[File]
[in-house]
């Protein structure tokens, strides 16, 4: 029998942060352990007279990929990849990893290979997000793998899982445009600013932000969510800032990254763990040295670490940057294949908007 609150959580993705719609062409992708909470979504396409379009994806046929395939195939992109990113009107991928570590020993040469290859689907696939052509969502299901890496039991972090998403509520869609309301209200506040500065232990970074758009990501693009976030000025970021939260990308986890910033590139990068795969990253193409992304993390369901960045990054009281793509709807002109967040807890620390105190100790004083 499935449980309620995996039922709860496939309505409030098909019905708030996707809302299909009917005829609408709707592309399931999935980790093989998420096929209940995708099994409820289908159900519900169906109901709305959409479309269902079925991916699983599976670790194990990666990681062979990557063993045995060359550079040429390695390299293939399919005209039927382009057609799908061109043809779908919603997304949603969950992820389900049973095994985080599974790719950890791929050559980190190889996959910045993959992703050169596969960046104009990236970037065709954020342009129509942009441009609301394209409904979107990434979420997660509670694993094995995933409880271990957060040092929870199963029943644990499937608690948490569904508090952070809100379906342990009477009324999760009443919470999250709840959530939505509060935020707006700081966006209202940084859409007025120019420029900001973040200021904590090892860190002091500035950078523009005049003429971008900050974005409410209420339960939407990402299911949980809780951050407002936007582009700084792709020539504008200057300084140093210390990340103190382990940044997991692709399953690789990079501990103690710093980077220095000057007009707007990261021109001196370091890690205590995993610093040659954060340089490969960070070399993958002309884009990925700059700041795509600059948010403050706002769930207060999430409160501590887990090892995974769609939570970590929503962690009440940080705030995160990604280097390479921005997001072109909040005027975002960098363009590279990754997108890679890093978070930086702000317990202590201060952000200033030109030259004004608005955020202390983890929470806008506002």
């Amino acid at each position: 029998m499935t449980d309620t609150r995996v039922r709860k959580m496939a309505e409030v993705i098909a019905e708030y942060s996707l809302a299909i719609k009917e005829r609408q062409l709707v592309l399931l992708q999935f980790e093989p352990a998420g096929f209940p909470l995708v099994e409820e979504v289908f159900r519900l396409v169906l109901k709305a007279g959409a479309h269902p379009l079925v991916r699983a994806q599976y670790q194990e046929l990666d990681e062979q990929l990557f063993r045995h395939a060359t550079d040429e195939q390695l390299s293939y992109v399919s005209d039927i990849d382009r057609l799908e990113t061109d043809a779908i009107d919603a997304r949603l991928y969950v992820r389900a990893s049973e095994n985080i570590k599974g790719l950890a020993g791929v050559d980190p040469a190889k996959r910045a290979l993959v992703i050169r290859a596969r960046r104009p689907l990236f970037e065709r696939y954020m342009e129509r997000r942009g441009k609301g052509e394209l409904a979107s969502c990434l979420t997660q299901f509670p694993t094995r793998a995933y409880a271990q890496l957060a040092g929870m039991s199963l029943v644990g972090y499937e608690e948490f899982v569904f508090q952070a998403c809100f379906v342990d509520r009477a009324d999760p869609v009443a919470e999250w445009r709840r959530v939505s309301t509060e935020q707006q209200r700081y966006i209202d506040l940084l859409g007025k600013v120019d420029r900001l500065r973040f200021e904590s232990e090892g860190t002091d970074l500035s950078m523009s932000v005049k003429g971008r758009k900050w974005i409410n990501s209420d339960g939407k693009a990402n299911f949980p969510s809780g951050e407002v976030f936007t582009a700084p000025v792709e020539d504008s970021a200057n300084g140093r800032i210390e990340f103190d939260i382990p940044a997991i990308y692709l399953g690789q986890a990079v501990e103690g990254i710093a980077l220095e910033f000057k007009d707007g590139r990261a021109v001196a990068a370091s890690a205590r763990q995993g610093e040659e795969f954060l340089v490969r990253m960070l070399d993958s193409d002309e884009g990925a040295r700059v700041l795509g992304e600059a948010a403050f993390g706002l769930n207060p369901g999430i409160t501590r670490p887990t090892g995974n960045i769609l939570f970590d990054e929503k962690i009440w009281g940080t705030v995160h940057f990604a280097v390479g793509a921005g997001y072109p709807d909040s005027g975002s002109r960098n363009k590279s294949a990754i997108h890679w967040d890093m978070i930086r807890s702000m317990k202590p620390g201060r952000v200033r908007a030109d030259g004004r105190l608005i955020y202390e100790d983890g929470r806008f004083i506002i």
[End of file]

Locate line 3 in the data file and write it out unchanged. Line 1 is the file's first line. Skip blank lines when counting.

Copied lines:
């Amino acid at each position: 029998m499935t449980d309620t609150r995996v039922r709860k959580m496939a309505e409030v993705i098909a019905e708030y942060s996707l809302a299909i719609k009917e005829r609408q062409l709707v592309l399931l992708q999935f980790e093989p352990a998420g096929f209940p909470l995708v099994e409820e979504v289908f159900r519900l396409v169906l109901k709305a007279g959409a479309h269902p379009l079925v991916r699983a994806q599976y670790q194990e046929l990666d990681e062979q990929l990557f063993r045995h395939a060359t550079d040429e195939q390695l390299s293939y992109v399919s005209d039927i990849d382009r057609l799908e990113t061109d043809a779908i009107d919603a997304r949603l991928y969950v992820r389900a990893s049973e095994n985080i570590k599974g790719l950890a020993g791929v050559d980190p040469a190889k996959r910045a290979l993959v992703i050169r290859a596969r960046r104009p689907l990236f970037e065709r696939y954020m342009e129509r997000r942009g441009k609301g052509e394209l409904a979107s969502c990434l979420t997660q299901f509670p694993t094995r793998a995933y409880a271990q890496l957060a040092g929870m039991s199963l029943v644990g972090y499937e608690e948490f899982v569904f508090q952070a998403c809100f379906v342990d509520r009477a009324d999760p869609v009443a919470e999250w445009r709840r959530v939505s309301t509060e935020q707006q209200r700081y966006i209202d506040l940084l859409g007025k600013v120019d420029r900001l500065r973040f200021e904590s232990e090892g860190t002091d970074l500035s950078m523009s932000v005049k003429g971008r758009k900050w974005i409410n990501s209420d339960g939407k693009a990402n299911f949980p969510s809780g951050e407002v976030f936007t582009a700084p000025v792709e020539d504008s970021a200057n300084g140093r800032i210390e990340f103190d939260i382990p940044a997991i990308y692709l399953g690789q986890a990079v501990e103690g990254i710093a980077l220095e910033f000057k007009d707007g590139r990261a021109v001196a990068a370091s890690a205590r763990q995993g610093e040659e795969f954060l340089v490969r990253m960070l070399d993958s193409d002309e884009g990925a040295r700059v700041l795509g992304e600059a948010a403050f993390g706002l769930n207060p369901g999430i409160t501590r670490p887990t090892g995974n960045i769609l939570f970590d990054e929503k962690i009440w009281g940080t705030v995160h940057f990604a280097v390479g793509a921005g997001y072109p709807d909040s005027g975002s002109r960098n363009k590279s294949a990754i997108h890679w967040d890093m978070i930086r807890s702000m317990k202590p620390g201060r952000v200033r908007a030109d030259g004004r105190l608005i955020y202390e100790d983890g929470r806008f004083i506002i």